It is possible to concede sin but not confess it. Or, to put it another way, a man may acknowledge what he did without acknowledging that it was his fault that he did it.
In the second year of Saul’s reign as Israel’s king, he and his small army went to Gilgal to fight the Philistines. Saul was supposed to wait there for Samuel seven days, the appointed time for Samuel to come and offer sacrifices. But Samuel was late and the trembling troops were starting to scatter. So Saul offered burnt offerings and peace offerings himself. Samuel showed up “as soon as he had finished.”
Samuel said, “What have you done?” And Saul said, “When I saw that the people were scattering from me, and that you did not come within the days appointed, and that the Philistines had mustered at Michmash, I said, ‘Now the Philistines will come down against me at Gilgal, and I have not sought the favor of the LORD.’ So I forced myself, and offered the burnt offering.” (1 Samuel 13:11–12)
Saul admitted his conduct but not his culpability. In fact, it was Samuel’s fault for running behind. And really, if you think about it, it was God’s fault. God is the one who required the sacrifices. God made Saul king and put Israel in this fight. Saul had no choice but to disobey.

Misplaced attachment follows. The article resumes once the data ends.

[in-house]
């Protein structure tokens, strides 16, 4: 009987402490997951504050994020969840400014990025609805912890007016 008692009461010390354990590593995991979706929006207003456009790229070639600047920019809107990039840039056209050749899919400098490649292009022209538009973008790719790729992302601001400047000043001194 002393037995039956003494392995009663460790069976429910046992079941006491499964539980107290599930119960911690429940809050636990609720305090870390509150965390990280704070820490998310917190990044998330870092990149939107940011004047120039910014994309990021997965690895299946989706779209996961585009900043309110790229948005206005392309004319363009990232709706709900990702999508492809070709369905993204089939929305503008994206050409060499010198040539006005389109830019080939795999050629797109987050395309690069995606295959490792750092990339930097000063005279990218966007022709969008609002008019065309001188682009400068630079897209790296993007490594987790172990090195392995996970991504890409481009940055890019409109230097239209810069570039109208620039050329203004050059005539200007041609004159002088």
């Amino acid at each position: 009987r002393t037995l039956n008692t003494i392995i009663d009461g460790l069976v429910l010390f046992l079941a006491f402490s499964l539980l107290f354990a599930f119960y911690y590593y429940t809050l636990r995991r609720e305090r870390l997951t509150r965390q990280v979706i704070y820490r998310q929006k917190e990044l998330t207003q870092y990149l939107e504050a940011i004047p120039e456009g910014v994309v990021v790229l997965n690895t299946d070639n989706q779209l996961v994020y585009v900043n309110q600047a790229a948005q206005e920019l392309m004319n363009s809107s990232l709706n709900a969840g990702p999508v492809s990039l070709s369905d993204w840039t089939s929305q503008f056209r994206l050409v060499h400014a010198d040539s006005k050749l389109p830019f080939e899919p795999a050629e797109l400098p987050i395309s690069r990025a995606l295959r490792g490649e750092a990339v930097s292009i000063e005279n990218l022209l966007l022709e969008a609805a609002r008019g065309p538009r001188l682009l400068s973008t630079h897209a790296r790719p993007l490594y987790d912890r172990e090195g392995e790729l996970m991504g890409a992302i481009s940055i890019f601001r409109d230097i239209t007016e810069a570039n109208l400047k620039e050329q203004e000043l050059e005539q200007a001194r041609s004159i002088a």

“Samuel said to Saul, ‘You have done foolishly. You have not kept the command of the LORD your God, with which he commanded you.'” (1 Samuel 13:13) So now “the LORD has sought out a man after his own heart” (verse 14).
Saul is not the first man to spill the beans onto someone else’s lap. He owned up to behavior but not the blame, just like Adam did in the Eden. “The woman whom you gave to be with me, she gave me of the tree, and I ate” (Genesis 3:12).
When we confess our sins to God, we should confess all the way down to our hearts where the conduct came from. The other person, the time of day, the lack of sleep, the urgency of the demand, the sovereignty of God, not one of these “force” us to disobey. We wanted to do that all by ourselves.